Suffolk ‘master of deceit’ Alan Smith who featured on Crimewatch is jailed

Conman jailed

Conman jailed - Credit: PA

A ruthless conman who “cynically” duped a string of victims out of more than £335,000 has been jailed for four years and four months.

Alan Smith

Alan Smith - Credit: Archant

Alan Smith, who was featured on BBC 1’s Crimewatch programme and was described by one of his victims as “a master of manipulation and deceit”, persuaded his victims to invest their money in what he described as “100% secure” investments, Ipswich Crown Court heard.

One of his victims, a 76-year-old woman, lost her life savings in the fraud and a couple were forced to abandon their dream of buying their first home together after losing £5,000 of their deposit. Sentencing 57-year-old Smith, Judge Rupert Overbury described the seven-year fraud as “sophisticated and well thought out” and said the overall figure he obtained from the 40 people he persuaded to invest money with him was £483,400.

He said he had read statements from victims of the fraud in which they set out the “devastation and physical and mental harm” they had suffered as a result of what Smith had done to them.

Judge Overbury said Smith had targeted vulnerable victims including women he met on dating websites. Another victim was his ex-partner’s 76-year-old mother who invested her life savings of £100,000 and only got £48,000 back.


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“There was a gross abuse of trust of people known to you including close family, friends and people you knew, including people who did work for you. Losing their savings was very traumatic and stressful causing sleepless nights and the effect on them was physical and mental,” said the judge.

He said some of Smith’s victims were initially suspicious about investing their money with Smith but he had won over them over.

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“You promised to underwrite any money invested and told them there was no risk in investing money when you must have known there were massive risks and it was highly unlikely they would get very little or no return.”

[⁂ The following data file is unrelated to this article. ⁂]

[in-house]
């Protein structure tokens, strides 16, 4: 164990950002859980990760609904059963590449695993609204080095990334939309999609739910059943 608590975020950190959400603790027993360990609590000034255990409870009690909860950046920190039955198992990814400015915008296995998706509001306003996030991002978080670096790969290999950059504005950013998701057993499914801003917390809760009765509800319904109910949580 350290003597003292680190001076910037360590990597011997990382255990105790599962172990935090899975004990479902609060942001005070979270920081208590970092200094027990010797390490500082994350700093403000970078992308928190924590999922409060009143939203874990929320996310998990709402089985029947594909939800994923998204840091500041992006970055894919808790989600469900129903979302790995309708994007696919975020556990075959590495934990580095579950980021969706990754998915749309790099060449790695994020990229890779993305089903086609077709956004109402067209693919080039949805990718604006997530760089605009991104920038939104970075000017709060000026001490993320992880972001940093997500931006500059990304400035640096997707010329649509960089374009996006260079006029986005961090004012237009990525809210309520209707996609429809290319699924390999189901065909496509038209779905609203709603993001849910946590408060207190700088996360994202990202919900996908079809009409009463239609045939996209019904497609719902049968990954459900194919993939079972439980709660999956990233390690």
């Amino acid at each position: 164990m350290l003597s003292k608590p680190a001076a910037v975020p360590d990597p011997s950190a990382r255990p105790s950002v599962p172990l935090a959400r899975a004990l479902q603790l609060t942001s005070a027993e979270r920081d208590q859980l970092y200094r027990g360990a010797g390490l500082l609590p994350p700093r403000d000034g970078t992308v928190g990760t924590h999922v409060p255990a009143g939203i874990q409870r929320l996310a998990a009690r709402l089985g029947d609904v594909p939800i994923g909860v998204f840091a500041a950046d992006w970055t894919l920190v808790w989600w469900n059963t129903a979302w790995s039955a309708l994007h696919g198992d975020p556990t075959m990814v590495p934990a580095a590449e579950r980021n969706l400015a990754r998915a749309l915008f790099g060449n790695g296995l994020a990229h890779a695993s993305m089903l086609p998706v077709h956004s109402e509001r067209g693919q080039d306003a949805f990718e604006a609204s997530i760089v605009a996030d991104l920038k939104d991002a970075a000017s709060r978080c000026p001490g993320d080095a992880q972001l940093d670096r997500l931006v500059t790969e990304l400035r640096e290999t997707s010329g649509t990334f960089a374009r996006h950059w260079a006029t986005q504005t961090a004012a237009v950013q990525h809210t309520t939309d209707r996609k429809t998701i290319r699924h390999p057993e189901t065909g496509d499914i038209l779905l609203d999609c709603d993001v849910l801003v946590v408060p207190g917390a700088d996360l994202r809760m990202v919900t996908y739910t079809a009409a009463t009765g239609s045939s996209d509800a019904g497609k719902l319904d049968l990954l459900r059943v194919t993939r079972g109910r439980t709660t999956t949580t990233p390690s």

He said victims of the fraud had described Smith as “having no morals” and being “a master of manipulation and deceit.” Others said he was “a liar and a cheat, calculating and ruthless”.

“I have little hesitation agreeing with those sentiments,” said the judge. “You took time to build trust which you then deliberately and cynically abused,” he added.

Smith, of Boxted, near Sudbury, admitted 28 offences of fraud between January 2007 and January 2014. A proceeds of crime hearing will take place later this year.

Lynne Shirley, prosecuting, said the total number of victims of the fraud was 40 and the gross loss was over £483,000. She said only 15 victims had wanted to take the matter further and Smith had repaid some money leaving a net loss of £335,623.

Miss Shirley said Smith met seven of his victims through dating websites. When he spoke to one of them about investing money she said he had “committed the ultimate no no” by asking someone he had met on a website for money but despite this she had given him £10,000 followed by a further £12,000.

Another woman gave Smith £35,000 to invest and he also persuaded her to increase her mortgage by £55,000. Another woman invested £5,000 after Smith assured her she would get “high returns”.

“With all these ladies he portrayed himself as someone who was business savvy, trustworthy and someone they could rely on,” said Miss Shirley.

Greg Perrins, for Smith, said his client had brought the fraud to an end by handing himself into the police in January 2014. He said Smith had worked in financial services and had been an underwriter until the 1990s.

He had worked in telecommunications before setting up his own business. “He had high expectations and sought investors in it. He wasn’t seeking to deceive - he intended it to be successful,” said Mr Perrins.

However, the business was affected by the financial downturn and Smith had started offending. He said Smith, who has been in custody for 10 months, hadn’t had a lavish lifestyle and regretted the effect his offending had on his victims.

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